Inside Scoop: How a DARPA Scientist Helped Usher in a Game-Changing Covid Treatment

Amy Jenkins is a program manager for the Defense Advanced Research Projects Agency's Biological Technologies Office, which runs a project called the Pandemic Prevention Platform.

Photo credit: Neil Jenkins

Amy Jenkins was in her office at DARPA, a research and development agency within the Department of Defense, when she first heard about a respiratory illness plaguing the Chinese city of Wuhan. Because she's a program manager for DARPA's Biological Technologies Office, her colleagues started stopping by. "It's really unusual, isn't it?" they would say.

At the time, China had a few dozen cases of what we now call COVID-19. "We should maybe keep an eye on that," she thought.

Early in 2020, still just keeping watch, she was visiting researchers working on DARPA's Pandemic Prevention Platform (P3), a project to develop treatments for "any known or previously unknown infectious threat," within 60 days of its appearance. "We looked at each other and said, 'Should we be doing something?'" she says.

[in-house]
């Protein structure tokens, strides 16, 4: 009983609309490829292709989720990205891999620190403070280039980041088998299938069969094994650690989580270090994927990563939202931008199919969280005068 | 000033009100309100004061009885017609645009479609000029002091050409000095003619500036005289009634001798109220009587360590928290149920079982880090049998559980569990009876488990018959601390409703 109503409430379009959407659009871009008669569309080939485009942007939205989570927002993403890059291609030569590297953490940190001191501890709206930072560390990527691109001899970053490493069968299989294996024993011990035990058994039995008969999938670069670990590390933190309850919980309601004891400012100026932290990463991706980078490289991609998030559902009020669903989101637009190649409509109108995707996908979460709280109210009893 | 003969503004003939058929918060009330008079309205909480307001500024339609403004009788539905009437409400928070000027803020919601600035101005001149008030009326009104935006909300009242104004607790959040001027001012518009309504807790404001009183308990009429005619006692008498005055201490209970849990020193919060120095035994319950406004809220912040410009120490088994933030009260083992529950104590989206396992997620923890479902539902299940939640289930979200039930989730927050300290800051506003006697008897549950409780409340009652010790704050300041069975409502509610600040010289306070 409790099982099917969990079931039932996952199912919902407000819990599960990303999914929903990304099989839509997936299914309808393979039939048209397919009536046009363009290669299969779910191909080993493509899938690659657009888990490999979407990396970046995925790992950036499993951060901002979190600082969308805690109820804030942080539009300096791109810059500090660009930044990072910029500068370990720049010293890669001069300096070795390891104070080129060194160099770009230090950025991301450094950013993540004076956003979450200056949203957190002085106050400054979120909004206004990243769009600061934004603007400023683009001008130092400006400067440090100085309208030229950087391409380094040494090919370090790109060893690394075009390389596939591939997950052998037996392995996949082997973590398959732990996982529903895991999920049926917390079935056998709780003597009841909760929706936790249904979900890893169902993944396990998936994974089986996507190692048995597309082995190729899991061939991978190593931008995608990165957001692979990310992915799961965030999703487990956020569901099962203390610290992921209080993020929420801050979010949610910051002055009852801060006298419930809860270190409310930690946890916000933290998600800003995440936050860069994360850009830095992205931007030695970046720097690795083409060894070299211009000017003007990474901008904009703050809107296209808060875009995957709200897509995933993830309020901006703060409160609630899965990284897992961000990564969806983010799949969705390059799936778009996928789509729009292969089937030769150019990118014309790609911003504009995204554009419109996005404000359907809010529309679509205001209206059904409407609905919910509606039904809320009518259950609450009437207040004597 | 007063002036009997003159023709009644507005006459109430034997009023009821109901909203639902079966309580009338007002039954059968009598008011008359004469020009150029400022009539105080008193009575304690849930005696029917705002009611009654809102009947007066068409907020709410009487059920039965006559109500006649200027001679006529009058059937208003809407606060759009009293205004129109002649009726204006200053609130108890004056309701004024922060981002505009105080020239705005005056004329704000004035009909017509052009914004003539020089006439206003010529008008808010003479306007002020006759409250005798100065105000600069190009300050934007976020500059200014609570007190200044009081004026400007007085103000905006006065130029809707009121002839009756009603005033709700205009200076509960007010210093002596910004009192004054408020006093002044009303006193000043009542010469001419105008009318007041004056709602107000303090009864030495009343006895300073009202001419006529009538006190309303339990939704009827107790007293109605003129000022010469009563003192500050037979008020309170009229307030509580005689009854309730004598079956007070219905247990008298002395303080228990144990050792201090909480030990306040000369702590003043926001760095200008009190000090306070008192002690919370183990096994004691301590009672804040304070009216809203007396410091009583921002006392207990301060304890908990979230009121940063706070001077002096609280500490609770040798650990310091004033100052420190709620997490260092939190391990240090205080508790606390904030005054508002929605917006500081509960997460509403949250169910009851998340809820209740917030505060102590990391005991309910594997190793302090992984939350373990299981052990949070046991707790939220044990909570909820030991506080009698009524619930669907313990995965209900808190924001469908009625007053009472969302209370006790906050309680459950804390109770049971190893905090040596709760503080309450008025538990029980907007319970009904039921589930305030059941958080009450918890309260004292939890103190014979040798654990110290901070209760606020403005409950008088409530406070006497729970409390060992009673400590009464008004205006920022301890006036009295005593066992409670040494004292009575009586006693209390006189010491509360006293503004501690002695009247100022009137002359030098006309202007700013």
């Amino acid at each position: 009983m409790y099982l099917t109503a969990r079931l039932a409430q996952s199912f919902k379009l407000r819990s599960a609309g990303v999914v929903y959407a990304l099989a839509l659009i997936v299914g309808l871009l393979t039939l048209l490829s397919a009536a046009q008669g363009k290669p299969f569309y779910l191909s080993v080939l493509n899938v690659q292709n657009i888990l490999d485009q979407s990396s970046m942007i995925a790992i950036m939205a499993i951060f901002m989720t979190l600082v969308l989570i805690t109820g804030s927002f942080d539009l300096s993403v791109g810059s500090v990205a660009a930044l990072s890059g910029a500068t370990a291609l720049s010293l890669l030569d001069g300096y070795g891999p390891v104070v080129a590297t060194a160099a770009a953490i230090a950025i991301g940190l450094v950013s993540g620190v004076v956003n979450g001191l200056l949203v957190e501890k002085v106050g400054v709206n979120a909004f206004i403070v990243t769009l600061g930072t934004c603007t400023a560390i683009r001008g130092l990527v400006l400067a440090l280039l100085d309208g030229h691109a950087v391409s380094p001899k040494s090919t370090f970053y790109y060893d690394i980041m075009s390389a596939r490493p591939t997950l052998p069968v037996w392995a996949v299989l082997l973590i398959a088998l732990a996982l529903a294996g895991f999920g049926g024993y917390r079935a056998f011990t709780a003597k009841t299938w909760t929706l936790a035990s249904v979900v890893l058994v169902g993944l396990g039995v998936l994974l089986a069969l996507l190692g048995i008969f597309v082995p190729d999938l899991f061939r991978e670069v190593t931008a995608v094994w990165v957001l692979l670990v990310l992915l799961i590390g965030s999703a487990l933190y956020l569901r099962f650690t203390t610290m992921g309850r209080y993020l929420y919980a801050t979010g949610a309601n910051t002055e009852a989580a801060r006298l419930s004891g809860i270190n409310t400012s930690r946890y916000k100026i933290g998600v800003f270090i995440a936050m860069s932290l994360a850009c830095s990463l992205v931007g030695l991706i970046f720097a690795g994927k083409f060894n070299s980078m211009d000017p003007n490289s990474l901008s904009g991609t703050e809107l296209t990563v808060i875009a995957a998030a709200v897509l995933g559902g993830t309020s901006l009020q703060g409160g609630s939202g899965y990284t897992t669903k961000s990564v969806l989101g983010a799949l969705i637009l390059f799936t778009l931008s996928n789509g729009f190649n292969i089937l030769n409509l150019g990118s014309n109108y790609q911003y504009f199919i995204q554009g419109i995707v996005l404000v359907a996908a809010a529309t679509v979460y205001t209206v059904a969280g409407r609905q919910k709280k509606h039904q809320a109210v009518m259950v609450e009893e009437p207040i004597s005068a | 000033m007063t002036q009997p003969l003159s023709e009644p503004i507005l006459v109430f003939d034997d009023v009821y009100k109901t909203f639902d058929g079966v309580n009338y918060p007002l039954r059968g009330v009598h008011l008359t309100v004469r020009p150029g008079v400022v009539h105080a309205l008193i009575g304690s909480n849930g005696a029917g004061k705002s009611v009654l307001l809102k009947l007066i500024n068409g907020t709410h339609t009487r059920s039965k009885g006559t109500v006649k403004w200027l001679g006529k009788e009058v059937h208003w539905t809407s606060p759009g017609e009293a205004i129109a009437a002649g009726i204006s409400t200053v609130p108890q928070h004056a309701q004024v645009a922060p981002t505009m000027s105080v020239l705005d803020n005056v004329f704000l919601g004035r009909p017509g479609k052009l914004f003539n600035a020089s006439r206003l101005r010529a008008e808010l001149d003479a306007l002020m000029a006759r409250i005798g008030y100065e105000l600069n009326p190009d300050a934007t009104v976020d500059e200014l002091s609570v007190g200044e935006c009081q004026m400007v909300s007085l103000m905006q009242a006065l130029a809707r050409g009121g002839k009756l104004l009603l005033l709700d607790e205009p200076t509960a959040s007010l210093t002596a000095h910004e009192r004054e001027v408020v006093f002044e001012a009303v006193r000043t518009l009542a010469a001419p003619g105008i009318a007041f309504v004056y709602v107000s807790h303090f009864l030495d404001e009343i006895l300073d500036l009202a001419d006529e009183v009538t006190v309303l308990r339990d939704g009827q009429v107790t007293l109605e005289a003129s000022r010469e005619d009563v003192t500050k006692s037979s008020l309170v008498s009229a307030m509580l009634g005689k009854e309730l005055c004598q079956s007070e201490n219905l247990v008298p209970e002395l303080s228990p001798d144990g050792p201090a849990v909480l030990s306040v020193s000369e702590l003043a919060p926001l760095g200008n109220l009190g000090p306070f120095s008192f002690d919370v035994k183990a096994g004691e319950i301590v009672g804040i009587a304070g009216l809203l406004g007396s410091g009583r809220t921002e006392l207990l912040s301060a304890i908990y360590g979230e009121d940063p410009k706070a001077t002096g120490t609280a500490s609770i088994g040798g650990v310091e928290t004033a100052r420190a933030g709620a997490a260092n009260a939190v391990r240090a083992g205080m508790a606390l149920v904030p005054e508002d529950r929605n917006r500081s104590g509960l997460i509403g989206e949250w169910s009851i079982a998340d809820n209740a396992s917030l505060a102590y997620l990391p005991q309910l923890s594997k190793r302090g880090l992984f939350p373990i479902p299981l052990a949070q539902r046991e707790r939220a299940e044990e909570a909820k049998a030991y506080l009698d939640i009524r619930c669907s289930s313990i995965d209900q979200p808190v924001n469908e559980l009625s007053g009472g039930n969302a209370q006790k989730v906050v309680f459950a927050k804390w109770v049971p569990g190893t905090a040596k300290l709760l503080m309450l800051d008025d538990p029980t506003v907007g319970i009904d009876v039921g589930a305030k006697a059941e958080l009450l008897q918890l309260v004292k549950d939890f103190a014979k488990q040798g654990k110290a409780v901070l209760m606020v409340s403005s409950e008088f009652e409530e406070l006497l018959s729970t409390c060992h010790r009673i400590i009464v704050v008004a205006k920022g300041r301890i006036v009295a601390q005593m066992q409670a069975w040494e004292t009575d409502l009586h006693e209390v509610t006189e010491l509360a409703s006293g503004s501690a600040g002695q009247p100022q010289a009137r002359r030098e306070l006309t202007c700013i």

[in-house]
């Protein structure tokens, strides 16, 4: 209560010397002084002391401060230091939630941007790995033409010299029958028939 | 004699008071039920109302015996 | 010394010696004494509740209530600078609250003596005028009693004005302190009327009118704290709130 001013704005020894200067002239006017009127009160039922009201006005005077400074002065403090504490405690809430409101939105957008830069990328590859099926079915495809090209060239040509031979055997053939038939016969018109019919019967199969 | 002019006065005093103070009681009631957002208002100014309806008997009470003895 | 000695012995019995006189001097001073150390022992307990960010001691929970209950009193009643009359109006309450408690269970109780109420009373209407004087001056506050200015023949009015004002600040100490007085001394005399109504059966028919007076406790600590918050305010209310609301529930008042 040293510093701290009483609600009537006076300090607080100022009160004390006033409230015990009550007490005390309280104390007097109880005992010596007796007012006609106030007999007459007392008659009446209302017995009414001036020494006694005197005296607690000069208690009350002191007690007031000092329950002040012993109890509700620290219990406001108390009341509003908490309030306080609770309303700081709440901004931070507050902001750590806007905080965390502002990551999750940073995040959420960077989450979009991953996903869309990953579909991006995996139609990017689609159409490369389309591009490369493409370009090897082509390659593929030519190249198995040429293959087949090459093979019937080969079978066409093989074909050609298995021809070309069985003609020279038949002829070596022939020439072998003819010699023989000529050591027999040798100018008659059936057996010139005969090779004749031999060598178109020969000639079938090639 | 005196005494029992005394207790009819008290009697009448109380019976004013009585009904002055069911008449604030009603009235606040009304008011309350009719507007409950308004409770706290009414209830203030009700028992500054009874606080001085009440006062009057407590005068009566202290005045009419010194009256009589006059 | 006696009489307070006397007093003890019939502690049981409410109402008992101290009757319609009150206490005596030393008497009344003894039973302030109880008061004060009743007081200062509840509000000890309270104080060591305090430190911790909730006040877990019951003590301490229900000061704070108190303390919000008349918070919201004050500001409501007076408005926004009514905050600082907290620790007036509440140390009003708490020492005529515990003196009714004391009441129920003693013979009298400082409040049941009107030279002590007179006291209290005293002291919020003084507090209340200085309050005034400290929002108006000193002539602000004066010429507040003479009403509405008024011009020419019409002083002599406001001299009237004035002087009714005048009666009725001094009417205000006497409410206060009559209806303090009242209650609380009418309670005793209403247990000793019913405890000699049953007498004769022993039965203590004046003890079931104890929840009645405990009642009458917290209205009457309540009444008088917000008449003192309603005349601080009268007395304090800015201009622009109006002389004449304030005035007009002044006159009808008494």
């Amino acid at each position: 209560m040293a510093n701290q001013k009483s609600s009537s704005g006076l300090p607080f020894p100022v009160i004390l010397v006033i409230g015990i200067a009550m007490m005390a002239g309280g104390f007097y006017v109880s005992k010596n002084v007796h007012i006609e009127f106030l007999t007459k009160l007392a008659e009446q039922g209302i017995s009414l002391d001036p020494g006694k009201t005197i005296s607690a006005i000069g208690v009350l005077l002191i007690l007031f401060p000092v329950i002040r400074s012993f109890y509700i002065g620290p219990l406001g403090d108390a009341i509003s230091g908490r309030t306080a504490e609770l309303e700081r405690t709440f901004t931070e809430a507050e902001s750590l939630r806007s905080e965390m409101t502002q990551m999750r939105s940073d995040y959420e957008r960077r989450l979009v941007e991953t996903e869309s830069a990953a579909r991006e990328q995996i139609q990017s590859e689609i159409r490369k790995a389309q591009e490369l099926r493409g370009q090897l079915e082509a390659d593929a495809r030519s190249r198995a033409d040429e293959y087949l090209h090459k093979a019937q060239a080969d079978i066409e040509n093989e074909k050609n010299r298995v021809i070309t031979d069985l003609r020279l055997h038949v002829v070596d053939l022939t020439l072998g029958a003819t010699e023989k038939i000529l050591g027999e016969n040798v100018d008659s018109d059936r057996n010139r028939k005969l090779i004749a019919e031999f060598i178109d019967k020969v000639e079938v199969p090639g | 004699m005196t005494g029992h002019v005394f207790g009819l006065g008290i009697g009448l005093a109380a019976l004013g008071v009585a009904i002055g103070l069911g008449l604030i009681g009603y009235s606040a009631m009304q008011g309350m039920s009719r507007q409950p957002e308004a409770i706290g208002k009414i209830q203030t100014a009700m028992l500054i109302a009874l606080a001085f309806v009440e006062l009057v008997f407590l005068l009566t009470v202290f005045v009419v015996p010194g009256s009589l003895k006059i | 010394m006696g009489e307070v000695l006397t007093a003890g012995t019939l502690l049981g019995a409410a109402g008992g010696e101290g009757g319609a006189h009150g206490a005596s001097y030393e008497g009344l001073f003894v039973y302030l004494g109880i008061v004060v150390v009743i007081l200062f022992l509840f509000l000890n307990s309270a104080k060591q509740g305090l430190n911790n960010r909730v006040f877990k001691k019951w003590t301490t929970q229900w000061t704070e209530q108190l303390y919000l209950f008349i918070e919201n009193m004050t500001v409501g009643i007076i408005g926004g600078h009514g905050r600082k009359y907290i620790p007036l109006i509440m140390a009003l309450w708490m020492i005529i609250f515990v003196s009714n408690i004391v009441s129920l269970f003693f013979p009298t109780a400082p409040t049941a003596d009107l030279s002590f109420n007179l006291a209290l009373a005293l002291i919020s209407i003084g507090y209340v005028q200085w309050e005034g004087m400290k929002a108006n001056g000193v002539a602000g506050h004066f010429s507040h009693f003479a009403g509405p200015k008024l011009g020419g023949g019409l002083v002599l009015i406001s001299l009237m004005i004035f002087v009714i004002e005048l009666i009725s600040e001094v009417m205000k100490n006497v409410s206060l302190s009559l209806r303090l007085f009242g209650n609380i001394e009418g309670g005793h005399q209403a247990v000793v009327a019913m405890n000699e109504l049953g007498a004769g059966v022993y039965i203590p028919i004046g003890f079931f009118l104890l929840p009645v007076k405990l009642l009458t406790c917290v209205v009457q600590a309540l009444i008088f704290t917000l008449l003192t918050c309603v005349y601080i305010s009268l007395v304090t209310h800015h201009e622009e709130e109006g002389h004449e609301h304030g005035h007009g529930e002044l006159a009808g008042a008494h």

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Sarah Scoles
Sarah Scoles is a freelance science journalist based in Denver. She is a contributing writer at Wired, a contributing editor at Popular Science, and the author of the book Making Contact: Jill Tarter and the Search for Extraterrestrial Intelligence.
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Sarah Scoles
Sarah Scoles is a freelance science journalist based in Denver. She is a contributing writer at Wired, a contributing editor at Popular Science, and the author of the book Making Contact: Jill Tarter and the Search for Extraterrestrial Intelligence.
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Sarah Scoles
Sarah Scoles is a freelance science journalist based in Denver. She is a contributing writer at Wired, a contributing editor at Popular Science, and the author of the book Making Contact: Jill Tarter and the Search for Extraterrestrial Intelligence.